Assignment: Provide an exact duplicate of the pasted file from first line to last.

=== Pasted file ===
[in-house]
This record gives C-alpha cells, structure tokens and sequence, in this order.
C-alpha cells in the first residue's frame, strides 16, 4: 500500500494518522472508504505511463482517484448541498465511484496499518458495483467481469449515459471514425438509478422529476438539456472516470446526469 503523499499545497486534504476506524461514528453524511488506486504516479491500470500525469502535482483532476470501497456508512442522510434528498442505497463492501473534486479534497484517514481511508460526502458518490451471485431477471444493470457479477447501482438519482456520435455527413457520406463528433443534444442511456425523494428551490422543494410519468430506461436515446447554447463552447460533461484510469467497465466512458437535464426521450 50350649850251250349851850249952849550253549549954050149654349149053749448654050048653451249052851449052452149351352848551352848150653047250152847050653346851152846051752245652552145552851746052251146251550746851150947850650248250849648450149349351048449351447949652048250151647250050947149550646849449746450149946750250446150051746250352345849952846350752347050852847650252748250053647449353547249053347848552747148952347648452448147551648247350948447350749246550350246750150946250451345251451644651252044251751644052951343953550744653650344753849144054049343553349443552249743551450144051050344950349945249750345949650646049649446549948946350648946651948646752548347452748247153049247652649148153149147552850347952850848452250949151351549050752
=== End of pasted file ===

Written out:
[in-house]
This record gives C-alpha cells, structure tokens and sequence, in this order.
C-alpha cells in the first residue's frame, strides 16, 4: 500500500494518522472508504505511463482517484448541498465511484496499518458495483467481469449515459471514425438509478422529476438539456472516470446526469 503523499499545497486534504476506524461514528453524511488506486504516479491500470500525469502535482483532476470501497456508512442522510434528498442505497463492501473534486479534497484517514481511508460526502458518490451471485431477471444493470457479477447501482438519482456520435455527413457520406463528433443534444442511456425523494428551490422543494410519468430506461436515446447554447463552447460533461484510469467497465466512458437535464426521450 50350649850251250349851850249952849550253549549954050149654349149053749448654050048653451249052851449052452149351352848551352848150653047250152847050653346851152846051752245652552145552851746052251146251550746851150947850650248250849648450149349351048449351447949652048250151647250050947149550646849449746450149946750250446150051746250352345849952846350752347050852847650252748250053647449353547249053347848552747148952347648452448147551648247350948447350749246550350246750150946250451345251451644651252044251751644052951343953550744653650344753849144054049343553349443552249743551450144051050344950349945249750345949650646049649446549948946350648946651948646752548347452748247153049247652649148153149147552850347952850848452250949151351549050752